Write In Season
|Winter. Spring. Summer. Fall. Story ideas are fresh 'in season.'|
But it also got me thinking.
Why do I need to think about Christmas in July when I can be thinking about Fourth of July or BBQ and picnics or my birthday (wait, it isn't a national holiday) in July?
And now that August is here, why can't I be thinking about back-to-school ideas and football games and...
You get the point.
If you don't, here it is: why not be gathering ideas when an event or holiday is 'in season'? The idea is fresh in your mind, waiting to be fleshed out. If you're organized, you've been snapping pictures and gathering additional research for the idea. It makes perfect sense if you think about it. Here's an example.
Where I live - and most likely, it's the same where you reside - summertime means small-town festivals and community celebrations. One major trend I've noticed at all of these events is food. Some offer local, home-grown fare. A lot incorporate a cooking contest - rib-fests seem to be extremely popular here in the Beef State - and they draw a lot of people from outside the community.
I've been accumulating a list of the best food contests and have marketable piece, along with photos, ready to submit to local and regional publications when it's time to submit summer story pitches.
Okay, need another example? We take a lot of family pictures during the holidays. I mean A LOT. Last January, I was
Catching on? All right. One more idea. Back to school isn't a holiday, but it is an economic impact no matter where you live. In fact, the U.S. Census Bureau reports that in 2011 (last year data is available), $7.7 million was spent at family clothing stores during August, the back-to-school boon. And that's just clothing! Don't forget about shoes and school supplies and computers.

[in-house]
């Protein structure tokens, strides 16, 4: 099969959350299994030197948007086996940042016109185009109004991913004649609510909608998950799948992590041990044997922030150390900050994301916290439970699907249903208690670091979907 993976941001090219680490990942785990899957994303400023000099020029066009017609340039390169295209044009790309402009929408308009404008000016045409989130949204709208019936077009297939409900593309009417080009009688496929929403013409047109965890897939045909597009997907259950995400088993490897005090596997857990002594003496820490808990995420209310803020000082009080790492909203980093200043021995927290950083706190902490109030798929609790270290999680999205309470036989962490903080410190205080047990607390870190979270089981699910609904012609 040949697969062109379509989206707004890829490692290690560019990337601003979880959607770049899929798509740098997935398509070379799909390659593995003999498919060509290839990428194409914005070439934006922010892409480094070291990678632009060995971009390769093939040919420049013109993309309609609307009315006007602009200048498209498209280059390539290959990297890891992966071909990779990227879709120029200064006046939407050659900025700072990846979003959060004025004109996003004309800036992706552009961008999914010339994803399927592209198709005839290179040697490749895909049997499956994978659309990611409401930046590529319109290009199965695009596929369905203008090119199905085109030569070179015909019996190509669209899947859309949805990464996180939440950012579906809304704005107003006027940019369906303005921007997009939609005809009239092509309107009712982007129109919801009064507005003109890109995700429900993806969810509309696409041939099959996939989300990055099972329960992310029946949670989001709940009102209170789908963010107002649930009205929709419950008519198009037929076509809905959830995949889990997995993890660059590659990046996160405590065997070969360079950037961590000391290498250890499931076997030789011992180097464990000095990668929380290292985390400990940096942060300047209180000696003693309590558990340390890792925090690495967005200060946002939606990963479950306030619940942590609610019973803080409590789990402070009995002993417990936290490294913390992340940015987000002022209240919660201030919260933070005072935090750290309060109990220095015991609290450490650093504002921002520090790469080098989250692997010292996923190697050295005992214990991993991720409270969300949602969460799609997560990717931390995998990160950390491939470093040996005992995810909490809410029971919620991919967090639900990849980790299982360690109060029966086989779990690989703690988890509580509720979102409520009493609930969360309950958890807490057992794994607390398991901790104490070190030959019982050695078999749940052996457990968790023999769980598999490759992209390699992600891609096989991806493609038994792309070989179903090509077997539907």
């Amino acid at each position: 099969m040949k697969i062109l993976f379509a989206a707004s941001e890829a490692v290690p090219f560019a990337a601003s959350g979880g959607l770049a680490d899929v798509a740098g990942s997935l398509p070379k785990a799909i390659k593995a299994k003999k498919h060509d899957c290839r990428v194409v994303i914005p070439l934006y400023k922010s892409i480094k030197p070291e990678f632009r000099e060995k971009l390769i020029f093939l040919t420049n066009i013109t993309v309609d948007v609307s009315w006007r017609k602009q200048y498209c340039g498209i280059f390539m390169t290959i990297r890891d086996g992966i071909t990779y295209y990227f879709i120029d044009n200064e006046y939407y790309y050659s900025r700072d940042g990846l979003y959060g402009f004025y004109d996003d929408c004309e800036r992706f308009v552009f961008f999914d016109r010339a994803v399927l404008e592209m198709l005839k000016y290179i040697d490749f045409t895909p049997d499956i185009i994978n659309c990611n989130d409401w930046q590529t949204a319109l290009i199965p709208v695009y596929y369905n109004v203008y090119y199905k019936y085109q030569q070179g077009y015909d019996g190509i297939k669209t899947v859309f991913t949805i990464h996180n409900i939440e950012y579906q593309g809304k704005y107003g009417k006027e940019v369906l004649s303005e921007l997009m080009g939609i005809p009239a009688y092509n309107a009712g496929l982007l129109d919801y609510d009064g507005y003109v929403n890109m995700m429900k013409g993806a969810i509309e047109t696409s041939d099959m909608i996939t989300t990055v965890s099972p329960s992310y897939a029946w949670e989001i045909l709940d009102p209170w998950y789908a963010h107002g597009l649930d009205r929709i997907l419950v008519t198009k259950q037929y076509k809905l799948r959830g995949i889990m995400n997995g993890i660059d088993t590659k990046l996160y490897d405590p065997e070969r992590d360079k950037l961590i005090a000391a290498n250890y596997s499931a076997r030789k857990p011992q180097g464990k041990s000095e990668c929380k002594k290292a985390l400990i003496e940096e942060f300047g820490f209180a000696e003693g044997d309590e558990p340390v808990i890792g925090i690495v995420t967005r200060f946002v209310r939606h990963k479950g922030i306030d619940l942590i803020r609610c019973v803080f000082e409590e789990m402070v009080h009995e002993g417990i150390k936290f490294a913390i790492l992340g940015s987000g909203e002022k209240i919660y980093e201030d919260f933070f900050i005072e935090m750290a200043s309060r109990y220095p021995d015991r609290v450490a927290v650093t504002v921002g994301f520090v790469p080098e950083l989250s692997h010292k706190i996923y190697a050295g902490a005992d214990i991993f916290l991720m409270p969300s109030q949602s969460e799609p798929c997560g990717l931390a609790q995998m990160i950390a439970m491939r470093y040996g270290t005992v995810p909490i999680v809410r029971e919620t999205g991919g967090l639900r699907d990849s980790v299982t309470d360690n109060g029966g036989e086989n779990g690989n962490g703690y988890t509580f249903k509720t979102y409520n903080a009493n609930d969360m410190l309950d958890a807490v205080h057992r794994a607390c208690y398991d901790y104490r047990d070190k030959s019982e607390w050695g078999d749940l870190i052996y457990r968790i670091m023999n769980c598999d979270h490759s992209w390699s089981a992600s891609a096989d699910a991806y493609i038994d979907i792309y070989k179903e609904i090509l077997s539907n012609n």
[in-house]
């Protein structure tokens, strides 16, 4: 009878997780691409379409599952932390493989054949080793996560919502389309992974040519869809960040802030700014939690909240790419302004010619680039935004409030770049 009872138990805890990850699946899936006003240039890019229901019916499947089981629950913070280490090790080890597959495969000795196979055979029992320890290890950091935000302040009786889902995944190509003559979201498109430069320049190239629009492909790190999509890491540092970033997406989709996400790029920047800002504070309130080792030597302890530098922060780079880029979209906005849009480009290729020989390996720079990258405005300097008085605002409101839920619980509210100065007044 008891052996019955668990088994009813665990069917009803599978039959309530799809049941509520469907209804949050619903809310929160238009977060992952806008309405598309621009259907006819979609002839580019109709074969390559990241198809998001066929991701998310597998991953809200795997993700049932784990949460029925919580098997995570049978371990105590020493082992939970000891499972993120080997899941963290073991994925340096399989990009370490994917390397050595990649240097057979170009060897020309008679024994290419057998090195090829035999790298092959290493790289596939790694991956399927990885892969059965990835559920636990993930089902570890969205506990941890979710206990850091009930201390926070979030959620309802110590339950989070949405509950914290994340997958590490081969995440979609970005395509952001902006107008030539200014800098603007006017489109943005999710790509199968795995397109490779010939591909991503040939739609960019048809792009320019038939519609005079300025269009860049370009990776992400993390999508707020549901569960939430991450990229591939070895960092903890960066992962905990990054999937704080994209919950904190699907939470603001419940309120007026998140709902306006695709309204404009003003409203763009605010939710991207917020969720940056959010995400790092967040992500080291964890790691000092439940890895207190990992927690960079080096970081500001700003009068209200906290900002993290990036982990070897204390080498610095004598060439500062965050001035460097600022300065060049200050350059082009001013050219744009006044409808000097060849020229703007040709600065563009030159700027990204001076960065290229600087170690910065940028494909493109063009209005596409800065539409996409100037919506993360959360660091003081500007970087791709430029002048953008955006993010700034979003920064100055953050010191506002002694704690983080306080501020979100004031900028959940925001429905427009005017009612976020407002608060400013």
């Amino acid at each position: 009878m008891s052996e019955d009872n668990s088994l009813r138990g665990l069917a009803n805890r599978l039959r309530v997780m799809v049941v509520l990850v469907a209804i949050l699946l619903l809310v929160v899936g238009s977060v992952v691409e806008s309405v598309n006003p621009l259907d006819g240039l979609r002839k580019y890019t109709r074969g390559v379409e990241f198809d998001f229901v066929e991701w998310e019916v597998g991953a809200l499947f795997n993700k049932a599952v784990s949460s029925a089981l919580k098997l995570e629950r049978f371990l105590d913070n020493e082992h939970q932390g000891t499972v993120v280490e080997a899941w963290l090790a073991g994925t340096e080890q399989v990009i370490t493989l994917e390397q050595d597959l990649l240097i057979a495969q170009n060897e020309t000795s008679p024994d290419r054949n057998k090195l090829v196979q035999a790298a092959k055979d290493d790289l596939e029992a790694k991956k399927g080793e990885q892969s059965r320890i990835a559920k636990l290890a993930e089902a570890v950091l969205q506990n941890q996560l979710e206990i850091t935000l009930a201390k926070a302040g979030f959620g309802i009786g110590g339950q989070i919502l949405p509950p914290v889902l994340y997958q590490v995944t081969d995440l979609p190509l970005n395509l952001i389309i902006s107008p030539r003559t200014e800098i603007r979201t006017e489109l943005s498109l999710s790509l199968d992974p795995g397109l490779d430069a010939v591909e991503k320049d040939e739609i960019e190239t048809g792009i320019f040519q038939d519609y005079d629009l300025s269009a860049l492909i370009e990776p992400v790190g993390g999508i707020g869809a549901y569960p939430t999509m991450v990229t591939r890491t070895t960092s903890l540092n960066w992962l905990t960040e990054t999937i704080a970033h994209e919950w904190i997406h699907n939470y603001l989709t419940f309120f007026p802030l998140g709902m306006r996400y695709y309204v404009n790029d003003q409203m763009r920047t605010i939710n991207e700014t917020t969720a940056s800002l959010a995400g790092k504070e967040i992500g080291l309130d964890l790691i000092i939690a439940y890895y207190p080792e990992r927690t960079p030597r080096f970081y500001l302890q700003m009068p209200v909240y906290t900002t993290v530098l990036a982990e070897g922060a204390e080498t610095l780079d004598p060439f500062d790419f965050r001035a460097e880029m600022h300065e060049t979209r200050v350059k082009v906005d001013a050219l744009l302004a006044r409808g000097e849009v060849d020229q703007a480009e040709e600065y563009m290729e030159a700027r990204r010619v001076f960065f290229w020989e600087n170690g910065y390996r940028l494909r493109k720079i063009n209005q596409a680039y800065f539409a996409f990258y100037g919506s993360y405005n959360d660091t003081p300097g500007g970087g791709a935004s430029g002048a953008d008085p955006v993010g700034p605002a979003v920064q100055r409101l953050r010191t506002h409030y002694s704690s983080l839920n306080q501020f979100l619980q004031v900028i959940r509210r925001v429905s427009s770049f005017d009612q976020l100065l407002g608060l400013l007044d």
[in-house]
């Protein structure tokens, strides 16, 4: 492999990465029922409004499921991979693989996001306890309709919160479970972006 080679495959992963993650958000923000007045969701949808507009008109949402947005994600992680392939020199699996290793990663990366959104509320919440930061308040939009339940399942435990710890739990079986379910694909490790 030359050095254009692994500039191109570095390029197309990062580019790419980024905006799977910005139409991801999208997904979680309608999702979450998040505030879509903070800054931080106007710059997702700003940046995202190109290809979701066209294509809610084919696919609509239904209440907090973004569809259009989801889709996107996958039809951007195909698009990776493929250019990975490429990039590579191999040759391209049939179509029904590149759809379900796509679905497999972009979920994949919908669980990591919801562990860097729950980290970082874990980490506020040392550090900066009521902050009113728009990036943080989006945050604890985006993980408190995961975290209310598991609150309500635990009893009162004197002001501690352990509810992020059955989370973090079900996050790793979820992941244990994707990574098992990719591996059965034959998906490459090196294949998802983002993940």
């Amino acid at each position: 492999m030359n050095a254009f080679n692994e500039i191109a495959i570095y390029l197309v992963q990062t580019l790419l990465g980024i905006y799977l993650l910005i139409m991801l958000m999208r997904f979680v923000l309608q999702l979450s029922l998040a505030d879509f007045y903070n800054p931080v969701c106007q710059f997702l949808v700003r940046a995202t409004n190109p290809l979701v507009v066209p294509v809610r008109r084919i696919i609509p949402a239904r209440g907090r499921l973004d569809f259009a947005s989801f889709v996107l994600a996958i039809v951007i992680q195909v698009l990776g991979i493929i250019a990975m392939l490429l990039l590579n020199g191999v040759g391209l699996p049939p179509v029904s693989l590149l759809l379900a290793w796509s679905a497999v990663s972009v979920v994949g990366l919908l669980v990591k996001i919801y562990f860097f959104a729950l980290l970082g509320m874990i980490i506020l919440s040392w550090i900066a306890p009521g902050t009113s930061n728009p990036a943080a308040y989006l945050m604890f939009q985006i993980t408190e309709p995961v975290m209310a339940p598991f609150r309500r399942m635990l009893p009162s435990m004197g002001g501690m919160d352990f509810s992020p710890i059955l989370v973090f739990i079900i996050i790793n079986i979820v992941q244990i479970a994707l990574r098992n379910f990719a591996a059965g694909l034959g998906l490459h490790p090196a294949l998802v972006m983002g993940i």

While fashion may change, basic school supplies don't. Why not plan a back-to-school shopping trip and turn it into an article? I did! My pitch is different though. It's the b-2-s bonanza for teachers. That sets my article apart from others that may be pitched.
While it's generally true that a writer needs to pitch a story proposal in advance, it's never too early to generate story ideas.
Especially when a story is in season.
by LuAnn Schindler. To read more of LuAnn's work, visit her website. She'd like to thank her grandsons for always providing photo and story material, as seen above.